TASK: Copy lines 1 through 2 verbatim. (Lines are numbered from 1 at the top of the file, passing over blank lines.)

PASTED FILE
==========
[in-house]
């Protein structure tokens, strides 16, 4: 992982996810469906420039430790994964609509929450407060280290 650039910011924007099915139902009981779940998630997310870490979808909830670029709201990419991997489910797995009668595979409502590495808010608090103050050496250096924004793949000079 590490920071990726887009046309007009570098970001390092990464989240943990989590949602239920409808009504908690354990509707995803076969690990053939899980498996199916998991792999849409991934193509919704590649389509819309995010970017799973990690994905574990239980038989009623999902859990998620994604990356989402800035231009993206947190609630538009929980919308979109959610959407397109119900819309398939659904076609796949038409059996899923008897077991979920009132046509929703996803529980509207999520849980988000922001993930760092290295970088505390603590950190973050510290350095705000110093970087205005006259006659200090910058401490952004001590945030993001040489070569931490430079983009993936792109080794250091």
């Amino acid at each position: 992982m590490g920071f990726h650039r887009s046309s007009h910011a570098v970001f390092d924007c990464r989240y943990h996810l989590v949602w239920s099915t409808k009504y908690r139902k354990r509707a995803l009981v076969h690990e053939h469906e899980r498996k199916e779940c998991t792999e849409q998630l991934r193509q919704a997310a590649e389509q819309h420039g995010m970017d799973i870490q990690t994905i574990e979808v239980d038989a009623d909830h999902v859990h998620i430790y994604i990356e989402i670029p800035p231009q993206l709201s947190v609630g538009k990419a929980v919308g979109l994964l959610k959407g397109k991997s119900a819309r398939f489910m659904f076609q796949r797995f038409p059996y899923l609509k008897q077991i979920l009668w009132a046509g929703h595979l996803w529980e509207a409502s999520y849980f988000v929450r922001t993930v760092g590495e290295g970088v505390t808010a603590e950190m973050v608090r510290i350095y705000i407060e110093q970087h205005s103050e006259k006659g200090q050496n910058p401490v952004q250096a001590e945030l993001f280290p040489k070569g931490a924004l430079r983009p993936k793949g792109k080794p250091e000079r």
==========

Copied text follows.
[in-house]
């Protein structure tokens, strides 16, 4: 992982996810469906420039430790994964609509929450407060280290 650039910011924007099915139902009981779940998630997310870490979808909830670029709201990419991997489910797995009668595979409502590495808010608090103050050496250096924004793949000079 590490920071990726887009046309007009570098970001390092990464989240943990989590949602239920409808009504908690354990509707995803076969690990053939899980498996199916998991792999849409991934193509919704590649389509819309995010970017799973990690994905574990239980038989009623999902859990998620994604990356989402800035231009993206947190609630538009929980919308979109959610959407397109119900819309398939659904076609796949038409059996899923008897077991979920009132046509929703996803529980509207999520849980988000922001993930760092290295970088505390603590950190973050510290350095705000110093970087205005006259006659200090910058401490952004001590945030993001040489070569931490430079983009993936792109080794250091």